And as we do, guess what? The angels are here! But we don’t just hear them now, we sing with them! Singing with the angels and archangels and all the company of heaven: Holy, holy, holy, Lord God of Sabaoth (Isaiah 6:3)! The song of heaven. The song of those raised with Christ in baptism, and who now look forward to our resurrection with Christ to a life that will never end. That’s you. So come and receive the pledge of your Saviour, the forgiveness, life, and salvation given here for you in His Body and Blood.

And then like the women, go and be an angel, a messenger of God, to those in trouble, those in fear, those who don’t know. And tell them the joy and hope that you have. That:

Christ is Risen, and you, O death, are annihilated!
Christ is Risen, and the evil ones are cast down!
Christ is Risen, and the angels rejoice!
Christ is Risen, and life is liberated!
Christ is Risen, and the tomb is emptied of its dead;
for Christ having risen from the dead, 
is become the first-fruits of those who have fallen asleep. 
(John Chrysostom, Easter homily c. 400 AD)

The first-fruits - which means there’s a lot more empty tombs coming! Which means that’s the future of your tomb as well. For this is our triumph day! This is our day of joy and life! For yes: Alleluia! Christ is risen! [He is risen indeed! Alleluia!] Alleluia!

In the Name of the Father and of the (+) Son and of the Holy Spirit. Amen.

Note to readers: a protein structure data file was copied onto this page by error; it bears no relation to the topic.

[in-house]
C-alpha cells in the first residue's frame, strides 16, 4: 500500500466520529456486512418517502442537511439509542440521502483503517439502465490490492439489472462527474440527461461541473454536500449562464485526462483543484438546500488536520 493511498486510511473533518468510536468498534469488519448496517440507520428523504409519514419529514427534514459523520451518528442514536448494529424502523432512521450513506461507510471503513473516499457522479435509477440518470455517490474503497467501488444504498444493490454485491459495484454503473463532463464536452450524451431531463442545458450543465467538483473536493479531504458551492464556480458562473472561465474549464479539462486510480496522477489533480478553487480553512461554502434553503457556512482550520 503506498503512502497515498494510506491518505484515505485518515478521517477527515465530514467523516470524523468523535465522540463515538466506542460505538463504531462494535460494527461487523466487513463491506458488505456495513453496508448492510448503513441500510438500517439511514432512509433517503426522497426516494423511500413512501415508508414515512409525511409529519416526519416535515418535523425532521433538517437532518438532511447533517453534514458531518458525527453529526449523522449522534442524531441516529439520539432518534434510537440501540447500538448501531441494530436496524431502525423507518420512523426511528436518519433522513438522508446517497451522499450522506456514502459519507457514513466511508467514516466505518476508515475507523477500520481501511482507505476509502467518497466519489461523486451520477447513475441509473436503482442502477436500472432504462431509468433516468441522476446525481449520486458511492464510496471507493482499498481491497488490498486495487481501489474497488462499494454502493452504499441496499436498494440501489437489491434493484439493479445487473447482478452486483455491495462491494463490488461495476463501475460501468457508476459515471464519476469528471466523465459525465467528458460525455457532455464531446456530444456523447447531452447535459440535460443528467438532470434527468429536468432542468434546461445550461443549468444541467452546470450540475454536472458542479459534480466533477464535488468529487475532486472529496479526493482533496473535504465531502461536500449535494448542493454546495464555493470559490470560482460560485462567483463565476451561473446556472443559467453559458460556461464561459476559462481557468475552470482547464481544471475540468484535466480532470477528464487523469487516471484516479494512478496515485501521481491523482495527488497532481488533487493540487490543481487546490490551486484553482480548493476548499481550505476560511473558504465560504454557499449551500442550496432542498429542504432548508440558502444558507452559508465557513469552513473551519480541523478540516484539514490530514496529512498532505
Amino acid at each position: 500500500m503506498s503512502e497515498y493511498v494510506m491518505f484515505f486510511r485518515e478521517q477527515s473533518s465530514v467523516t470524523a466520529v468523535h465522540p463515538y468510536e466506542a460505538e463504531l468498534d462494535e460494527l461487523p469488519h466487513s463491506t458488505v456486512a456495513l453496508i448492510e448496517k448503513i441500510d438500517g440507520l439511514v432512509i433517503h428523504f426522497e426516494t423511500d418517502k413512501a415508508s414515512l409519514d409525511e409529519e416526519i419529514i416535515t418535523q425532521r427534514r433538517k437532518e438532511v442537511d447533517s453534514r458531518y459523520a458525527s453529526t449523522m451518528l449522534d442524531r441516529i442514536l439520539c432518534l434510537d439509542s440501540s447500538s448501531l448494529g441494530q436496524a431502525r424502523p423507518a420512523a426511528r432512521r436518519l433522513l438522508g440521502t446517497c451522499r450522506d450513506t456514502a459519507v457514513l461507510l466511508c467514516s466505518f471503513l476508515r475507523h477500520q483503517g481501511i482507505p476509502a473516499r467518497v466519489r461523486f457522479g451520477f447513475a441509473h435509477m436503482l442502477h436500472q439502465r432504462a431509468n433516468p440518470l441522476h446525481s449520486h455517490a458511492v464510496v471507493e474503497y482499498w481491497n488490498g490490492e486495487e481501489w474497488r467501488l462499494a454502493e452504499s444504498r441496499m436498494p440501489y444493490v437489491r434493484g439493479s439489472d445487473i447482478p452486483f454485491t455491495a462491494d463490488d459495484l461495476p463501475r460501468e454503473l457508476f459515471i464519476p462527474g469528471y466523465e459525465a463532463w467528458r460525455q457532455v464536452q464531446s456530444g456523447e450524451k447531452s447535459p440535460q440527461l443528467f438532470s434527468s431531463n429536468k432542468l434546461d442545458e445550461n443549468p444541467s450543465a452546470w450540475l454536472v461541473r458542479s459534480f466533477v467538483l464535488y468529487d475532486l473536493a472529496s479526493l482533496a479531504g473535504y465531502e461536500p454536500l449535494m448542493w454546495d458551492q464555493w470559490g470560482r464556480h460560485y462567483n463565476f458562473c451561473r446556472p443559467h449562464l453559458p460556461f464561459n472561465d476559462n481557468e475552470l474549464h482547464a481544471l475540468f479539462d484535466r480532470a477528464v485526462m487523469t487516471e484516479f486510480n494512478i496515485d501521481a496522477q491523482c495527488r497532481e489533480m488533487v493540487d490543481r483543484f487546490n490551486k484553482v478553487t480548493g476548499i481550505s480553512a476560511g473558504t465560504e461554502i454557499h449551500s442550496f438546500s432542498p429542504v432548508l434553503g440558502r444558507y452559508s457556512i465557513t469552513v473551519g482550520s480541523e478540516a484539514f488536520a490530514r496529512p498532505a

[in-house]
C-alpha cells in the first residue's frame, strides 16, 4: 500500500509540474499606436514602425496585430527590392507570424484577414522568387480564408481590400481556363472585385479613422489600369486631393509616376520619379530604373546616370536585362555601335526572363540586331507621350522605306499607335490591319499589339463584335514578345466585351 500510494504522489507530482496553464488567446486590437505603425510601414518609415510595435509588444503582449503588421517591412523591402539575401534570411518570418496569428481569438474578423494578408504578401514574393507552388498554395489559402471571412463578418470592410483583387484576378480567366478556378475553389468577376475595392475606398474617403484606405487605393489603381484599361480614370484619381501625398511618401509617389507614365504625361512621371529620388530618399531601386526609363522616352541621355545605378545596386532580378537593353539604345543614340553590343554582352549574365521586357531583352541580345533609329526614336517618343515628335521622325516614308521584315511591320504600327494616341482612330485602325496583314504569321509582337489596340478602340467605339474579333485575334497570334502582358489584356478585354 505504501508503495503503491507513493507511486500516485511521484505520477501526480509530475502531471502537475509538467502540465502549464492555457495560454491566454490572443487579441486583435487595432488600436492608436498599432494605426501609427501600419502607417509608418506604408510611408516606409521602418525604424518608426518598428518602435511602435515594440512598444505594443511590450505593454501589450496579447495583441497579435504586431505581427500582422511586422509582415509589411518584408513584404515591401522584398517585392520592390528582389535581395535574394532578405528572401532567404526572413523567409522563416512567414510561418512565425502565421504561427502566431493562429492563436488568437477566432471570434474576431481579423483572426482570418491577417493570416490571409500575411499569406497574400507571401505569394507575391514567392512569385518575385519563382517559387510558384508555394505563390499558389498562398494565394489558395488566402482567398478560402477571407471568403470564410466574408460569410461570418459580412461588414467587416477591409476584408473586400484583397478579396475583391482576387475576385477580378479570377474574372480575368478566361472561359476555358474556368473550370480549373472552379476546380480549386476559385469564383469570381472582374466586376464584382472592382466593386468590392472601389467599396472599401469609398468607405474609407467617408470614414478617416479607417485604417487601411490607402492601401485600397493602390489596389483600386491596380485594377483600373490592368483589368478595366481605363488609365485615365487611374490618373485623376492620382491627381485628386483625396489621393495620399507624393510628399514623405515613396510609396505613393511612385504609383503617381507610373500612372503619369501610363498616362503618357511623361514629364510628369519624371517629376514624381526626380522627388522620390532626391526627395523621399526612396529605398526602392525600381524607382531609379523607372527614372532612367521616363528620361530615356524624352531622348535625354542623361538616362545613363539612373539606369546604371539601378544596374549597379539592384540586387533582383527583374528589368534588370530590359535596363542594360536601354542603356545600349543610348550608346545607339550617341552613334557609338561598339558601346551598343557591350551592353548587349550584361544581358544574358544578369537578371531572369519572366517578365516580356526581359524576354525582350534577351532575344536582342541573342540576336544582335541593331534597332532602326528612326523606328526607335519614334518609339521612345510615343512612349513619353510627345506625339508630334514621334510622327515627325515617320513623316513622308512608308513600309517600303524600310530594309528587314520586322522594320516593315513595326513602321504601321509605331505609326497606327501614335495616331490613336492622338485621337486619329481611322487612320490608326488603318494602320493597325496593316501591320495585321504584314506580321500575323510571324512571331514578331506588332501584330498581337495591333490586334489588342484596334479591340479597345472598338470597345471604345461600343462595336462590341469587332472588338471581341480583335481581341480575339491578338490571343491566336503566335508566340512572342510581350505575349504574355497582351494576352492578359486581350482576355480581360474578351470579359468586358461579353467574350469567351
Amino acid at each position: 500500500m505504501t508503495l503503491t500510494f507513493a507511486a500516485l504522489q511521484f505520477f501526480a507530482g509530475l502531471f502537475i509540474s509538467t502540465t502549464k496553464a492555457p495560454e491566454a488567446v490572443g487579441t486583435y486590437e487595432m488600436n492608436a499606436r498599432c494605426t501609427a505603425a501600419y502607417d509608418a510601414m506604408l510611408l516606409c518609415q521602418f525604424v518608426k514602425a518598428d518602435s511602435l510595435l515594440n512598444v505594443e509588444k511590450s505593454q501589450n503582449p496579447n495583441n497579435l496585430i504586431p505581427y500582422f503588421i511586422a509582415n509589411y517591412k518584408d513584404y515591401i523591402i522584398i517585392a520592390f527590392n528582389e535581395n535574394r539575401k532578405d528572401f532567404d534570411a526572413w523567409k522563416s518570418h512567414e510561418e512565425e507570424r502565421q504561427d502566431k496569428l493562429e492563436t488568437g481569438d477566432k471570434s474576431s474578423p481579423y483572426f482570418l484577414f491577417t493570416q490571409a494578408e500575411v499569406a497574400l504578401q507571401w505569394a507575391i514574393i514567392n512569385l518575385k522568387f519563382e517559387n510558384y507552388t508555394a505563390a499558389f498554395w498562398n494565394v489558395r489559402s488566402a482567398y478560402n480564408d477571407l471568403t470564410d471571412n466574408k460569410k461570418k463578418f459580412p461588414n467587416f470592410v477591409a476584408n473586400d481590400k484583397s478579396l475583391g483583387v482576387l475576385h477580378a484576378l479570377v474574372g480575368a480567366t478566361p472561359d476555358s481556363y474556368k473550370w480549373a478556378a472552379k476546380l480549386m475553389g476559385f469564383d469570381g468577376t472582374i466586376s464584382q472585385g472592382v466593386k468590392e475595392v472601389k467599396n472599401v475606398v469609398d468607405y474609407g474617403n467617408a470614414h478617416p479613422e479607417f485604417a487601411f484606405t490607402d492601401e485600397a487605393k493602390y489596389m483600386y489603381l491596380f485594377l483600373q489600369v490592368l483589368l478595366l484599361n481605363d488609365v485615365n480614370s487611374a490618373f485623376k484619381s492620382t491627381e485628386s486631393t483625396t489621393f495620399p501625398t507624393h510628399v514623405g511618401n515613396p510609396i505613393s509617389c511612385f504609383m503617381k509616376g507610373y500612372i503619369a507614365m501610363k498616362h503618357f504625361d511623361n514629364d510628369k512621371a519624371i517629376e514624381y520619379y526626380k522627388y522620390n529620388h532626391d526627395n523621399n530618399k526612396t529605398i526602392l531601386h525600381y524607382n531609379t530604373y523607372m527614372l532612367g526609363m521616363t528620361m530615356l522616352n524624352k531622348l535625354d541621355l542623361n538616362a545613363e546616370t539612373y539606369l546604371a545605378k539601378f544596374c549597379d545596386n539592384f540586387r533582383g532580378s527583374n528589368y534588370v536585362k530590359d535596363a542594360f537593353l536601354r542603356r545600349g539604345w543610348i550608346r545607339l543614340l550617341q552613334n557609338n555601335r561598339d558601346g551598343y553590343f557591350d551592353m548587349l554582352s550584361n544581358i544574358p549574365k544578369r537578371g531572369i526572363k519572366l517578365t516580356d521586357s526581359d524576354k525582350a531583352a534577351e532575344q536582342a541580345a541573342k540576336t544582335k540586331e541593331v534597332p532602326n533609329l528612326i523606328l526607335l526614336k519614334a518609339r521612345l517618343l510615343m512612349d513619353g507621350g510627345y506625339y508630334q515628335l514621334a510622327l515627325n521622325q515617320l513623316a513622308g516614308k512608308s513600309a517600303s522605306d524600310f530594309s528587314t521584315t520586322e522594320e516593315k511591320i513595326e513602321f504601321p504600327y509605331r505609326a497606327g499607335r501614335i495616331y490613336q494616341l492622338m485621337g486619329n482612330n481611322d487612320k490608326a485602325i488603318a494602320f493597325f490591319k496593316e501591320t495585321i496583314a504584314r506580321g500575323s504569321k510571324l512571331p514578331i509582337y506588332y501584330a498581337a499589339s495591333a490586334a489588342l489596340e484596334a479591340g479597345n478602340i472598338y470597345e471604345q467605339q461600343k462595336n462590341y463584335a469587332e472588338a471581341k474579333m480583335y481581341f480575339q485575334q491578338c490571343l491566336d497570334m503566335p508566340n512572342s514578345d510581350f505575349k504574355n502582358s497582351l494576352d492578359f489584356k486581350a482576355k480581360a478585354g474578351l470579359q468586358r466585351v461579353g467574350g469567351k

Easter Vigil Meditation

Jesu Juva
“The Night of Victory”

We get lots of God’s Word tonight, as we gather not to mourn the dead but to await the living. Some of this word is familiar, some is not. Some is long, some is short. But in all of it we hear of God’s goodness - creating, saving, providing, gathering, and delivering. And that’s what we celebrate this night. For all the Word of God points to and proclaims and finds it’s fulfillment in the mystery of this night: the Passover of our Lord. His passing over from death to life, so that we who were born dead in our trespasses and sins (Eph 2:1) might live as well. Live as we pass over with Him in Holy Baptism, which we also remember and celebrate this night.

For this is the night. The night of our victory. The night which ends all night, for Jesus, the Light of the world (John 8:12) lives, never to die again. 

And maybe it’s the last reading that is always read on this night that really highlights that for us. The story of the three men in the fiery furnace (Daniel 3). It’s one of the longer stories, and filled with repetition, as we hear about the king, the satraps, the prefects, the governors, the counselors, the treasurers, the justices, the magistrates, and all the officials of the provinces . . . against just three young men. Not good odds. And what they refused to participate in was come pretty awesome worship. All the people were there, a huge horde, with a grand orchestra: horns, pipes, lyres, trigons, harps, bagpipes, and all kinds of music. It just didn’t get much more impressive than that! And as these things are repeated over and over it gives you the impression of these three young men against the world, against all human reason and pomp and power.